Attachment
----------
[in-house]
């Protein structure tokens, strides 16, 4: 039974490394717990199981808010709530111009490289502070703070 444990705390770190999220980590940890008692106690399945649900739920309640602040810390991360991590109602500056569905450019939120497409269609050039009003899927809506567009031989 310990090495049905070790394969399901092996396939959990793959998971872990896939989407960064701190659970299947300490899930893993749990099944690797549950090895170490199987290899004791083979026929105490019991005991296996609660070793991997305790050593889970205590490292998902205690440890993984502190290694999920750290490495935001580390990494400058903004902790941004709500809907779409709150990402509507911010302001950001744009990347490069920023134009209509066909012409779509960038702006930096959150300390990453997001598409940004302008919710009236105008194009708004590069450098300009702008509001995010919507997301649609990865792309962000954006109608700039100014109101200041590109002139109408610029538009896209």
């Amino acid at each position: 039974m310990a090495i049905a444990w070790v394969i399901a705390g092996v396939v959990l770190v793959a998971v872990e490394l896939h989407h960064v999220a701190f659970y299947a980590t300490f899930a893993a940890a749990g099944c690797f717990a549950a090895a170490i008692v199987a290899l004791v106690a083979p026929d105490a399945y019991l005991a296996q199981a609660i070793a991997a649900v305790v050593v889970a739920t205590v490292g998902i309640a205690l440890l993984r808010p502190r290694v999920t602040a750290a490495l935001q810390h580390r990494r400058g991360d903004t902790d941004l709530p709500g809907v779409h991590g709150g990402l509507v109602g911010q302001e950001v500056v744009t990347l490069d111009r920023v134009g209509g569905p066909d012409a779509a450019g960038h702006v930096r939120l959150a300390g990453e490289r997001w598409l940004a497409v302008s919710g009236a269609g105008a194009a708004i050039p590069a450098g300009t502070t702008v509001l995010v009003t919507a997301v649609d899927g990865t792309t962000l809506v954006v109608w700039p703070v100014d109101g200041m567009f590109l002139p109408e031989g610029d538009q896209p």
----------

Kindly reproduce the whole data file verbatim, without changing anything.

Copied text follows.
[in-house]
């Protein structure tokens, strides 16, 4: 039974490394717990199981808010709530111009490289502070703070 444990705390770190999220980590940890008692106690399945649900739920309640602040810390991360991590109602500056569905450019939120497409269609050039009003899927809506567009031989 310990090495049905070790394969399901092996396939959990793959998971872990896939989407960064701190659970299947300490899930893993749990099944690797549950090895170490199987290899004791083979026929105490019991005991296996609660070793991997305790050593889970205590490292998902205690440890993984502190290694999920750290490495935001580390990494400058903004902790941004709500809907779409709150990402509507911010302001950001744009990347490069920023134009209509066909012409779509960038702006930096959150300390990453997001598409940004302008919710009236105008194009708004590069450098300009702008509001995010919507997301649609990865792309962000954006109608700039100014109101200041590109002139109408610029538009896209």
């Amino acid at each position: 039974m310990a090495i049905a444990w070790v394969i399901a705390g092996v396939v959990l770190v793959a998971v872990e490394l896939h989407h960064v999220a701190f659970y299947a980590t300490f899930a893993a940890a749990g099944c690797f717990a549950a090895a170490i008692v199987a290899l004791v106690a083979p026929d105490a399945y019991l005991a296996q199981a609660i070793a991997a649900v305790v050593v889970a739920t205590v490292g998902i309640a205690l440890l993984r808010p502190r290694v999920t602040a750290a490495l935001q810390h580390r990494r400058g991360d903004t902790d941004l709530p709500g809907v779409h991590g709150g990402l509507v109602g911010q302001e950001v500056v744009t990347l490069d111009r920023v134009g209509g569905p066909d012409a779509a450019g960038h702006v930096r939120l959150a300390g990453e490289r997001w598409l940004a497409v302008s919710g009236a269609g105008a194009a708004i050039p590069a450098g300009t502070t702008v509001l995010v009003t919507a997301v649609d899927g990865t792309t962000l809506v954006v109608w700039p703070v100014d109101g200041m567009f590109l002139p109408e031989g610029d538009q896209p």